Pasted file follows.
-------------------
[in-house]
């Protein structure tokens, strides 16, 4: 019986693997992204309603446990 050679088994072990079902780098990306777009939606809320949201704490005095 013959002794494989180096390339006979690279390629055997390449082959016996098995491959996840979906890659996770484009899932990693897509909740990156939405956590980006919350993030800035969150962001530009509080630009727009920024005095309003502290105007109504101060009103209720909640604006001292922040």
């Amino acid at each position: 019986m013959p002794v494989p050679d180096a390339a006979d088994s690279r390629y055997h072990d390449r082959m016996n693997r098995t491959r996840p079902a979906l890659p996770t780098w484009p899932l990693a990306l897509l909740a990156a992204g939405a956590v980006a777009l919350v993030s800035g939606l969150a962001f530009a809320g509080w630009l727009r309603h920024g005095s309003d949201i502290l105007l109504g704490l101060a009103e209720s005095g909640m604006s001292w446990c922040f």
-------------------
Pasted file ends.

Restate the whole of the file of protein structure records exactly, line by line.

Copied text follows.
[in-house]
């Protein structure tokens, strides 16, 4: 019986693997992204309603446990 050679088994072990079902780098990306777009939606809320949201704490005095 013959002794494989180096390339006979690279390629055997390449082959016996098995491959996840979906890659996770484009899932990693897509909740990156939405956590980006919350993030800035969150962001530009509080630009727009920024005095309003502290105007109504101060009103209720909640604006001292922040």
């Amino acid at each position: 019986m013959p002794v494989p050679d180096a390339a006979d088994s690279r390629y055997h072990d390449r082959m016996n693997r098995t491959r996840p079902a979906l890659p996770t780098w484009p899932l990693a990306l897509l909740a990156a992204g939405a956590v980006a777009l919350v993030s800035g939606l969150a962001f530009a809320g509080w630009l727009r309603h920024g005095s309003d949201i502290l105007l109504g704490l101060a009103e209720s005095g909640m604006s001292w446990c922040f």